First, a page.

The High School Record


CLASS KNOCK.


    An address to the patrons of Wheeling High School concerning the abominations now in practice at that institution:

Ladies and Gentlemen:

    Dr. Call of Boston, Mass., tells the following story of his own experience: Once when he was traveling from Boston down to Hartford, a dignified, elderly gentleman entered the car just before it pulled out of the station, carefully deposited his high silk hat on the seat beside him, and leaned out of the window to say good-bye to a friend. Presently in tripped a dainty, sweet girl graduate type of a girl - the airy, fluttering, butterfly, sort of a creature that never seems determined just where to light. She glanced over the car, saw the vacant seat by the old gentleman's side and sat down. But she arose in fear and trembling and nervously touched the old gentleman on the arm. He drew his head in the window and stared at the one who had the audacity to interrupt his conversation. "Sir," she began, in a faltering, humorous voice; "Sir, I think I sat down on your hat." The old gentleman's eyes fell on the ruin beside him. Then he glared savagely at the rosy face of the girl. "Think, Madam!" he roared. "You think you sat down on my hat? You know blamed well you sat down on my hat!" .
    And as it was with the old gentleman, so it is with me. I not only think. I know very well that there is something radically wrong with our present High School management.
    First, our worthy Professor Brilles insists that the Seniors work. Why, the Seniors know enough to get along without working. At least the Seniors of Wheeling High School do. Our only trouble has been in convincing the Professor of that fact. And again, when one has reached his Senior year it appears to me to be beneath one's dignity to have to offer an excuse for absence just as the under-classmen do. I can't see why each Senior should not be tendered a special excuse good for the entire school term, so that when one felt like going home he could do so with impunity. If the entire class desired to take an afternoon off to go to the Victoria after a glorious football victory, I can't understand why the secretary should be kept busy writing notes home to our parents and putting,the Board of Education to unnecessary expense paying for postage and stationery, besides annoying our already over-burdened guardians, when all the Seniors had to do was to form a combine and manufacture a yarn out of whole cloth and hood- wink our esteemed Professor. All -- did I say all? Well, all but a few poor innocents, who were too young to know better and like lambs, were led to the slaughter, confessed the truth and alas! paid the penalty.
    In durance vile we all remained,
    For evenings five from sports refrained.
    By some unscientific method of reasoning, peculiar to himself, Professor Brilles has decided that the gentlemen of the Senior class of Wheeling High School are not to enjoy the privileges of the gymnasium more than twice a year. In this, to be gallant, we have quietly acquiesced - notwithstanding the fact that we considered the decision of the learned Professor rank and rotten.
    Now to Professor McGregor, the Beau Brummel of the school. The creases in his trousers, the set of his coat collar, the hue of his necktie are of vastly more importance than the Battle of Waterloo, the Siege of Troy, or the Fall of Ancient Rome. A strict disciplinarian, he rules with despotic sway, and woe to the classmen who indulge in friendly dispute. These tactics, when applied to lower classmen, are quite the proper caper, but as we Seniors are quite wise enough without studying, it certainly does not apply to us. The wisdom of the class of eleven is proverbial, but it lacks proper direction. It is like ill-directed energy. Why, I once knew a fellow who wasted enough energy in epileptic fits to have made him a fortune. He'd fall down and kick and paw the air - a regular engine of industry, but it was all wasted. But he had a brother, a lazy fellow, and this brother conceived the idea of a sort of gear for him, so that his jerkings and kicks operated a patent churn. And I can but think that if some ingenious teacher like Professor McGregor could only have harnessed the class of eleven that great would have been the result.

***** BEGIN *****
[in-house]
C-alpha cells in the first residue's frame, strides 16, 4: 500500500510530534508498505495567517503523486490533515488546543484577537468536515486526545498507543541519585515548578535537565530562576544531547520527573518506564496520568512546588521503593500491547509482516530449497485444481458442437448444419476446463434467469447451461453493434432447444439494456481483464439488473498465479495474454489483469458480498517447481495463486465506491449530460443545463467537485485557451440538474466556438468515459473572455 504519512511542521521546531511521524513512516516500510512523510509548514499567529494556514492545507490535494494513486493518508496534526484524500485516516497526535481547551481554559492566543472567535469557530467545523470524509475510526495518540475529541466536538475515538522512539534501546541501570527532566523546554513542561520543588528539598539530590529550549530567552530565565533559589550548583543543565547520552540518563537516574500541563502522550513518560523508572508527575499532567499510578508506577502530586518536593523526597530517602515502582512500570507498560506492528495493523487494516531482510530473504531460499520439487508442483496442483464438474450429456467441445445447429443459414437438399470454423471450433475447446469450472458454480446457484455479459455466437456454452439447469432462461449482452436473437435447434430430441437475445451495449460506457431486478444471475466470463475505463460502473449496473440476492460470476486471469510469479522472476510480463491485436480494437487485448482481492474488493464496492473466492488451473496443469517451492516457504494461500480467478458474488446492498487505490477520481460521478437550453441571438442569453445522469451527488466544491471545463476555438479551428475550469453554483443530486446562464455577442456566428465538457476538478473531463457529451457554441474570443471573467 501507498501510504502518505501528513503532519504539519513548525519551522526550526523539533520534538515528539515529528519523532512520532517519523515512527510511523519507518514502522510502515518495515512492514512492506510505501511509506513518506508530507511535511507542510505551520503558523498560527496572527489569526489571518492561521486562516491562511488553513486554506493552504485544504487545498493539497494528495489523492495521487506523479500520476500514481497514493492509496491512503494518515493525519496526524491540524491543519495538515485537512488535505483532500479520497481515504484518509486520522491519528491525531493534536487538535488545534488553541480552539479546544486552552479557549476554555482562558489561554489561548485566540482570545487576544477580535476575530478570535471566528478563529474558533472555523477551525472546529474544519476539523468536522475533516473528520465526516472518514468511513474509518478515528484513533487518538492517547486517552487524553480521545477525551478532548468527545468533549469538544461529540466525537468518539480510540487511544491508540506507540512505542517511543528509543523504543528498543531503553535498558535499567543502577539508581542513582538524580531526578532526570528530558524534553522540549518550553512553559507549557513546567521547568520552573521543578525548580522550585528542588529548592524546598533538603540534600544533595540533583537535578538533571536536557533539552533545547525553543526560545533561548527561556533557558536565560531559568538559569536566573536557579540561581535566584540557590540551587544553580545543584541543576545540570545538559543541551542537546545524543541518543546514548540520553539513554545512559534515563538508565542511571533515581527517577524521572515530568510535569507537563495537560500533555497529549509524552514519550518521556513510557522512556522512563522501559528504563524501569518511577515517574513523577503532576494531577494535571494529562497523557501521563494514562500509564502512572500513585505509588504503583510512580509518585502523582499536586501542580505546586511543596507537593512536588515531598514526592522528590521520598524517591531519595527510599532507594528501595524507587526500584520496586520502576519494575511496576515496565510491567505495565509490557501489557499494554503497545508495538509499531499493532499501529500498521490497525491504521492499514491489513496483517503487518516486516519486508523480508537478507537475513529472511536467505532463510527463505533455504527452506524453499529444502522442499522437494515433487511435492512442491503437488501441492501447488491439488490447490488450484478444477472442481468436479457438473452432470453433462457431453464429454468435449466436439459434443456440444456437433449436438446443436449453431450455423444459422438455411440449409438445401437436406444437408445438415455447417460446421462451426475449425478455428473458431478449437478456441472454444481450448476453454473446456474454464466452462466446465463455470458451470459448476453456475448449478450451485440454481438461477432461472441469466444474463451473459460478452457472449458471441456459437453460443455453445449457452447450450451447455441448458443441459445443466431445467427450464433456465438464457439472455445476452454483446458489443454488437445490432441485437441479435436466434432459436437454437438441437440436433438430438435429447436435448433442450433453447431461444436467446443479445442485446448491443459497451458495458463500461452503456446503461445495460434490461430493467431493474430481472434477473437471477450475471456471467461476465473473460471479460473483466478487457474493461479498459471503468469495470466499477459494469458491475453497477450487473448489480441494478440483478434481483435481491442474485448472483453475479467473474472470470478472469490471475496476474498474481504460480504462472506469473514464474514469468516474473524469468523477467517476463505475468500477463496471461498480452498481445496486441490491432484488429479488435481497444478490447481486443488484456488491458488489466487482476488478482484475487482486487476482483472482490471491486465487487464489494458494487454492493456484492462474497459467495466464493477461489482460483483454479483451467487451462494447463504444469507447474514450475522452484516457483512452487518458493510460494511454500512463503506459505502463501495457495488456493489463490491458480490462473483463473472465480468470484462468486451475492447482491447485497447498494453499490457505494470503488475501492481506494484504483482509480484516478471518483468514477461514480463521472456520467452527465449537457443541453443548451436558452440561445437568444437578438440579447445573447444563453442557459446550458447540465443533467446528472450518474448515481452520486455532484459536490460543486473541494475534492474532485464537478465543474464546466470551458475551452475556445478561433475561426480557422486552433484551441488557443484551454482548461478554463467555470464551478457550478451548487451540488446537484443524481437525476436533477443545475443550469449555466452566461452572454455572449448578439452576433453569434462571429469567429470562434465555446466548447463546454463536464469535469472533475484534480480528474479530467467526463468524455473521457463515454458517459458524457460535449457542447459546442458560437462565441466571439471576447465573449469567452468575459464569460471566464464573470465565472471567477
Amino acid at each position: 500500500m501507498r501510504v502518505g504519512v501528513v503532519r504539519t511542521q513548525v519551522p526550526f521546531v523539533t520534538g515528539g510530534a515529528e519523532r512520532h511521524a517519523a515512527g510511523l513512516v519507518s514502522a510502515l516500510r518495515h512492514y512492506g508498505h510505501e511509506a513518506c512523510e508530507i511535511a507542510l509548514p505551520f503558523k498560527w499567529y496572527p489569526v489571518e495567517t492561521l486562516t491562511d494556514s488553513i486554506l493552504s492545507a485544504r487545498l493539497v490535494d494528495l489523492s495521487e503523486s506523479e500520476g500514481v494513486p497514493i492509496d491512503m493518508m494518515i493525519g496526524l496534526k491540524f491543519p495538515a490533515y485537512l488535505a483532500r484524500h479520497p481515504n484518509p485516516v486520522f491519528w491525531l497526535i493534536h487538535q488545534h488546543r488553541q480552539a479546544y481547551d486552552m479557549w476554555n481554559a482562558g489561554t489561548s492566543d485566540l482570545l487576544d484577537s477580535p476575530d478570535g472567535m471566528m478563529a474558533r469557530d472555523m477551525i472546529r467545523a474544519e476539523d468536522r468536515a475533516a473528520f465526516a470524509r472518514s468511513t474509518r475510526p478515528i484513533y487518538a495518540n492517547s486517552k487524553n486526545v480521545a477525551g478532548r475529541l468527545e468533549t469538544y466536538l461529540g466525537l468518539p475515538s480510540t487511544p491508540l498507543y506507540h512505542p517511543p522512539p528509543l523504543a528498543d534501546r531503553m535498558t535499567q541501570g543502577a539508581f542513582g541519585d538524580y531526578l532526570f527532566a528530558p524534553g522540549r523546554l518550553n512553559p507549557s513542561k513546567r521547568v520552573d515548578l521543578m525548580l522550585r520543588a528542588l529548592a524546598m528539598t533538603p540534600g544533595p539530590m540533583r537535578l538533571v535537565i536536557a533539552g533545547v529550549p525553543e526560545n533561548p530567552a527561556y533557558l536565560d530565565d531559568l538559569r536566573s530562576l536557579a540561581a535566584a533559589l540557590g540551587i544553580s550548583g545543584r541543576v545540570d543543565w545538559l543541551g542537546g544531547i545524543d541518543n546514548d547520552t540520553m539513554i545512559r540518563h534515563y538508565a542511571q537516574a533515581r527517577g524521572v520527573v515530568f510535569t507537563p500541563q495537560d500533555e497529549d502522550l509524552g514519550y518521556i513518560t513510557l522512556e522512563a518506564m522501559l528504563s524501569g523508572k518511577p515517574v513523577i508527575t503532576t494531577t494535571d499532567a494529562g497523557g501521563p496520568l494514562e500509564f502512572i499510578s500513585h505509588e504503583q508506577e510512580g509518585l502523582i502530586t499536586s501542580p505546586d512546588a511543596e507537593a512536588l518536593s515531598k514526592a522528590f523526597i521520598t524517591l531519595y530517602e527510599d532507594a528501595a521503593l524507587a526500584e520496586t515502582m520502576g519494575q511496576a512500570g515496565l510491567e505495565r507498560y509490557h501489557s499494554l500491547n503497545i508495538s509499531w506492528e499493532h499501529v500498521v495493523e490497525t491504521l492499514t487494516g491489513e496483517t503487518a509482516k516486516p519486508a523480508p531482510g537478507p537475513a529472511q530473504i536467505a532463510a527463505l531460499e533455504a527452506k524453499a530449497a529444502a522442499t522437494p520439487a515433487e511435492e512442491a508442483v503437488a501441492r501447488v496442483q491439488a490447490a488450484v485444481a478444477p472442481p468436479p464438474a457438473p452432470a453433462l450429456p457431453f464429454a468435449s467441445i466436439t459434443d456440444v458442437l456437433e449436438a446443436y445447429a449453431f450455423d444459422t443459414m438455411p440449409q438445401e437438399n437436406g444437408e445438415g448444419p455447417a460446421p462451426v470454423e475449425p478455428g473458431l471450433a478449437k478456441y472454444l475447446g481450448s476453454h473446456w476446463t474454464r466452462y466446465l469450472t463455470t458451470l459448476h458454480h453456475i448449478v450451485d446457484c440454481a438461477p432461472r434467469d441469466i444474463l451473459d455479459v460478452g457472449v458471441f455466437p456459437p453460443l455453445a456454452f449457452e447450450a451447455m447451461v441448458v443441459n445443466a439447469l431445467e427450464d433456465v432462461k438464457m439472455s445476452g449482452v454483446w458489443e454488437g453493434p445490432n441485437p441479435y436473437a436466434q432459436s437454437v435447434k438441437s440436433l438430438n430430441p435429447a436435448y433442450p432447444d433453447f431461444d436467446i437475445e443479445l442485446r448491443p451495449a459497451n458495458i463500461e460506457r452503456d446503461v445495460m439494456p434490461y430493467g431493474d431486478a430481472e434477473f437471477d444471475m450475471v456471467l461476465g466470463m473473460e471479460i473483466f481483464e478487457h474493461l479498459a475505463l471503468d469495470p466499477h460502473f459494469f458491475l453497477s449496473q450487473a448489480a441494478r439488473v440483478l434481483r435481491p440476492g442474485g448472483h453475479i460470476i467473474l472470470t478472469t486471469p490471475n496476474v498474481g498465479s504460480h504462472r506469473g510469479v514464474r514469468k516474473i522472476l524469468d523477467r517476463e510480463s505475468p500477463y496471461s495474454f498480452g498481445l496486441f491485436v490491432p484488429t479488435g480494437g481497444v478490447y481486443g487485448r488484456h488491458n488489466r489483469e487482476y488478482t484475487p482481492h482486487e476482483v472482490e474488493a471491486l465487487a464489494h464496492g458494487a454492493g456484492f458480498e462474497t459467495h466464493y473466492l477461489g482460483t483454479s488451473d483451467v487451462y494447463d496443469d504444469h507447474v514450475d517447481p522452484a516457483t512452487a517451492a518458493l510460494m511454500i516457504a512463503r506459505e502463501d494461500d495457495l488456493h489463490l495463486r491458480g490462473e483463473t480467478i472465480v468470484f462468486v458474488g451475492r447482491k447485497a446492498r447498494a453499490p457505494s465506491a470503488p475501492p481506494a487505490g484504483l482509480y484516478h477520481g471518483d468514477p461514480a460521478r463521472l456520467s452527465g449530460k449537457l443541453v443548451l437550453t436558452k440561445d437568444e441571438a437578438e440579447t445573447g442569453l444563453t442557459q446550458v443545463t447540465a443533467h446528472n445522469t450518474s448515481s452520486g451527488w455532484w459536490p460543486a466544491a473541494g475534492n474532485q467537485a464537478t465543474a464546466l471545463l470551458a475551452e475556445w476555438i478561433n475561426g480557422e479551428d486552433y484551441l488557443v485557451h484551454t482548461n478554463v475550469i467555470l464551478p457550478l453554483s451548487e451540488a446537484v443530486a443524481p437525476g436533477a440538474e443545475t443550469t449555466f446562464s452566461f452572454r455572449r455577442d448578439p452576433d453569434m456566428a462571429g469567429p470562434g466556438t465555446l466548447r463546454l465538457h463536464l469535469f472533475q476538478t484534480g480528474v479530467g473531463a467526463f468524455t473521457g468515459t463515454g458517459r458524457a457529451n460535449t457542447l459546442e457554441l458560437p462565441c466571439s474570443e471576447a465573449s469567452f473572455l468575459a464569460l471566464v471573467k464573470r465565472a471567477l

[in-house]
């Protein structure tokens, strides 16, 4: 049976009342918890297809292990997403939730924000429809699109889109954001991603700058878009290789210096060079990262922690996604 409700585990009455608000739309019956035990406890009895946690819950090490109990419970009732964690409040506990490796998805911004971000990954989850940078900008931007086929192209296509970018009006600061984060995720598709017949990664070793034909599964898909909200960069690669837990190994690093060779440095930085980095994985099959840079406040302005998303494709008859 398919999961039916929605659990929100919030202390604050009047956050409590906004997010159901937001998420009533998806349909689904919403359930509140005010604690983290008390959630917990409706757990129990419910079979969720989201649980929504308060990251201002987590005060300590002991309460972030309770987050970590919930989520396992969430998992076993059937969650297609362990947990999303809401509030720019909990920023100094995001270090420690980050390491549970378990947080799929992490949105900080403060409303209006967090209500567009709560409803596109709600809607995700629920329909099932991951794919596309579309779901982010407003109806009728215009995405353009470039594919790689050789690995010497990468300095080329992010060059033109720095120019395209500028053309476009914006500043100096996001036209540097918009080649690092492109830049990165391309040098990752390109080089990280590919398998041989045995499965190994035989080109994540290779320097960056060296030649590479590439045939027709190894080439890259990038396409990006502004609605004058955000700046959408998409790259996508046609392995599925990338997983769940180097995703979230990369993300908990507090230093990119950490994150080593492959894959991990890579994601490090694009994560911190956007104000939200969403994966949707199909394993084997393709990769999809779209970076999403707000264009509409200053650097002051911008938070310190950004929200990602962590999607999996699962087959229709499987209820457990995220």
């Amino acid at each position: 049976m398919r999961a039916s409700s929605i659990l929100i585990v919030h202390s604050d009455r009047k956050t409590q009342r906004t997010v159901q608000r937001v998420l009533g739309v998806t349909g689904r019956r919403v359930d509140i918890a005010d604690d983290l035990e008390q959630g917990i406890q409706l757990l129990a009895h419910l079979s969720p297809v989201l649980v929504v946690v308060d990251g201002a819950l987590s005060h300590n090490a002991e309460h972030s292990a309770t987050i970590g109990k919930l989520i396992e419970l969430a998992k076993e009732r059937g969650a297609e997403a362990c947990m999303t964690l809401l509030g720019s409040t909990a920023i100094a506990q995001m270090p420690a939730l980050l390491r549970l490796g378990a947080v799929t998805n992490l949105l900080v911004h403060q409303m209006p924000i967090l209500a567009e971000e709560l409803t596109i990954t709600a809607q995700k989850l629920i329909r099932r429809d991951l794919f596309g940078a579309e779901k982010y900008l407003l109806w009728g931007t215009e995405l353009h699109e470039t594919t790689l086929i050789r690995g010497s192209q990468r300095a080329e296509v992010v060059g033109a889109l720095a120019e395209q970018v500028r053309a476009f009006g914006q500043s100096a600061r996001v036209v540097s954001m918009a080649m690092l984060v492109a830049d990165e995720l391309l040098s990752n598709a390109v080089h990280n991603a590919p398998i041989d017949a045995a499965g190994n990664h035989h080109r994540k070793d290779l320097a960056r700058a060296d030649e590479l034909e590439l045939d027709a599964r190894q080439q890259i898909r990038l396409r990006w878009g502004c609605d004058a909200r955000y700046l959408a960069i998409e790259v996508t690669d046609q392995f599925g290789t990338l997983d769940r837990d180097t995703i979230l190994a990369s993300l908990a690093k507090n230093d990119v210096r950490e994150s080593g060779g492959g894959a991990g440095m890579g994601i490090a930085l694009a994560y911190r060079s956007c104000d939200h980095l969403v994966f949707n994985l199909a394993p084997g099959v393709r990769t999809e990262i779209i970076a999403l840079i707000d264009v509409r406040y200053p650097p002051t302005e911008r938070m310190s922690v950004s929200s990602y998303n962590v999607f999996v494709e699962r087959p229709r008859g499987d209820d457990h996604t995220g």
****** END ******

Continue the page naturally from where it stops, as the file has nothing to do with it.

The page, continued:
Miss Roberts is so sweetly inconsistent. Like the little girl in the Mother Goose melodies, one day we're very, very good, and the next day we're horrid. The trouble with Miss Etta is just this: She expects a Senior to know everything. Why, she actually expects a pupil to remember after only four years of High School drilling whether it was Tennyson or Milton who wrote "Paradise Lost." Now, that is what I call expecting too much of one. She is always trying to impress upon our minds the advisability of preparing for the future, but we, the class of eleven, have agreed among ourselves, to make the most of the present and as far as the future is concerned it will have to look out for itself; it always has.
    Professor Ebers tells us that Physics, that most dreaded study in the High School curriculum, is the only scientific method of enlargening the mental capacity, sharpening the intellect and enhancing the powers of reasoning. We all agree that it is a quick means to kill or cure. What do we care about electricity, the speed of light, or the length of sound? They are but trivialties, compared to the great problems that confront us in this day of progress and strife. Lofty ambitions impel every member of this class to something nobler and higher than the study of thermometers, batteries and microscopes. We sincerely hope that the Professor of Science will realize his mistake some day and repent in sack-cloth and ashes for the lives that he has doomed to destruction and ruin with his instruments of pain and torture.